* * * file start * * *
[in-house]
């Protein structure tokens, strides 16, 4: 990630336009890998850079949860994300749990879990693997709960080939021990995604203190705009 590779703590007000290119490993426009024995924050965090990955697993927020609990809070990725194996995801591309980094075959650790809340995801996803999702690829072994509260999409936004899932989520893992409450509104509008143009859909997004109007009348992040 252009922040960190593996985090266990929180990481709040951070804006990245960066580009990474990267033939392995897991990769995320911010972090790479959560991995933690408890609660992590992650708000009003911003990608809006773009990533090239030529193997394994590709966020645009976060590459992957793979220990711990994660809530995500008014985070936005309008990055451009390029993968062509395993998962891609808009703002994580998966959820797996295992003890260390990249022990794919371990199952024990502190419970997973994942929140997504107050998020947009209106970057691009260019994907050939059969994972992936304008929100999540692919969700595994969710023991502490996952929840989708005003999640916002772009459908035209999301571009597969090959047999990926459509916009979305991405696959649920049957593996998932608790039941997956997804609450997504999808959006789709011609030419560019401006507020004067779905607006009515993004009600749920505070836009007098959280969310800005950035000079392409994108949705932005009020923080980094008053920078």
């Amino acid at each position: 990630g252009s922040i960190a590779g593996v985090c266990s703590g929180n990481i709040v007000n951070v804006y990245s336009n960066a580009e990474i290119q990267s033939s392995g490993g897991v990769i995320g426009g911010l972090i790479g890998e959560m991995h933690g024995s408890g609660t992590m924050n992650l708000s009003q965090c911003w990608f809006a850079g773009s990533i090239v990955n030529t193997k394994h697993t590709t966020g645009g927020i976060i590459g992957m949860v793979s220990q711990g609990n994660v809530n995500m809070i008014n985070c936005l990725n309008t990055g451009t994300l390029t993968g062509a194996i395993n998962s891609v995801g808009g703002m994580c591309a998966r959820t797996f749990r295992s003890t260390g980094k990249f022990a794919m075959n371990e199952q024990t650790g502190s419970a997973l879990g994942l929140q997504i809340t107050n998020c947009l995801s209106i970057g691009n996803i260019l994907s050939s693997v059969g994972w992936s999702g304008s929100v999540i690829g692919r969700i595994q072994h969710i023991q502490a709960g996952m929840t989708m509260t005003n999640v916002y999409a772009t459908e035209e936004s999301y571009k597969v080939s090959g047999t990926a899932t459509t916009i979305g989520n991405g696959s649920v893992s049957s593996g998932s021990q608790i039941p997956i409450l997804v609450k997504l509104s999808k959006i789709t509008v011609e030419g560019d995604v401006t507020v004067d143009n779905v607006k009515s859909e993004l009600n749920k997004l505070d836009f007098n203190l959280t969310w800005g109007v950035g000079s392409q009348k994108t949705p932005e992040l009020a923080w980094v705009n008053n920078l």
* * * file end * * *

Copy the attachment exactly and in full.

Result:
[in-house]
């Protein structure tokens, strides 16, 4: 990630336009890998850079949860994300749990879990693997709960080939021990995604203190705009 590779703590007000290119490993426009024995924050965090990955697993927020609990809070990725194996995801591309980094075959650790809340995801996803999702690829072994509260999409936004899932989520893992409450509104509008143009859909997004109007009348992040 252009922040960190593996985090266990929180990481709040951070804006990245960066580009990474990267033939392995897991990769995320911010972090790479959560991995933690408890609660992590992650708000009003911003990608809006773009990533090239030529193997394994590709966020645009976060590459992957793979220990711990994660809530995500008014985070936005309008990055451009390029993968062509395993998962891609808009703002994580998966959820797996295992003890260390990249022990794919371990199952024990502190419970997973994942929140997504107050998020947009209106970057691009260019994907050939059969994972992936304008929100999540692919969700595994969710023991502490996952929840989708005003999640916002772009459908035209999301571009597969090959047999990926459509916009979305991405696959649920049957593996998932608790039941997956997804609450997504999808959006789709011609030419560019401006507020004067779905607006009515993004009600749920505070836009007098959280969310800005950035000079392409994108949705932005009020923080980094008053920078």
């Amino acid at each position: 990630g252009s922040i960190a590779g593996v985090c266990s703590g929180n990481i709040v007000n951070v804006y990245s336009n960066a580009e990474i290119q990267s033939s392995g490993g897991v990769i995320g426009g911010l972090i790479g890998e959560m991995h933690g024995s408890g609660t992590m924050n992650l708000s009003q965090c911003w990608f809006a850079g773009s990533i090239v990955n030529t193997k394994h697993t590709t966020g645009g927020i976060i590459g992957m949860v793979s220990q711990g609990n994660v809530n995500m809070i008014n985070c936005l990725n309008t990055g451009t994300l390029t993968g062509a194996i395993n998962s891609v995801g808009g703002m994580c591309a998966r959820t797996f749990r295992s003890t260390g980094k990249f022990a794919m075959n371990e199952q024990t650790g502190s419970a997973l879990g994942l929140q997504i809340t107050n998020c947009l995801s209106i970057g691009n996803i260019l994907s050939s693997v059969g994972w992936s999702g304008s929100v999540i690829g692919r969700i595994q072994h969710i023991q502490a709960g996952m929840t989708m509260t005003n999640v916002y999409a772009t459908e035209e936004s999301y571009k597969v080939s090959g047999t990926a899932t459509t916009i979305g989520n991405g696959s649920v893992s049957s593996g998932s021990q608790i039941p997956i409450l997804v609450k997504l509104s999808k959006i789709t509008v011609e030419g560019d995604v401006t507020v004067d143009n779905v607006k009515s859909e993004l009600n749920k997004l505070d836009f007098n203190l959280t969310w800005g109007v950035g000079s392409q009348k994108t949705p932005e992040l009020a923080w980094v705009n008053n920078l």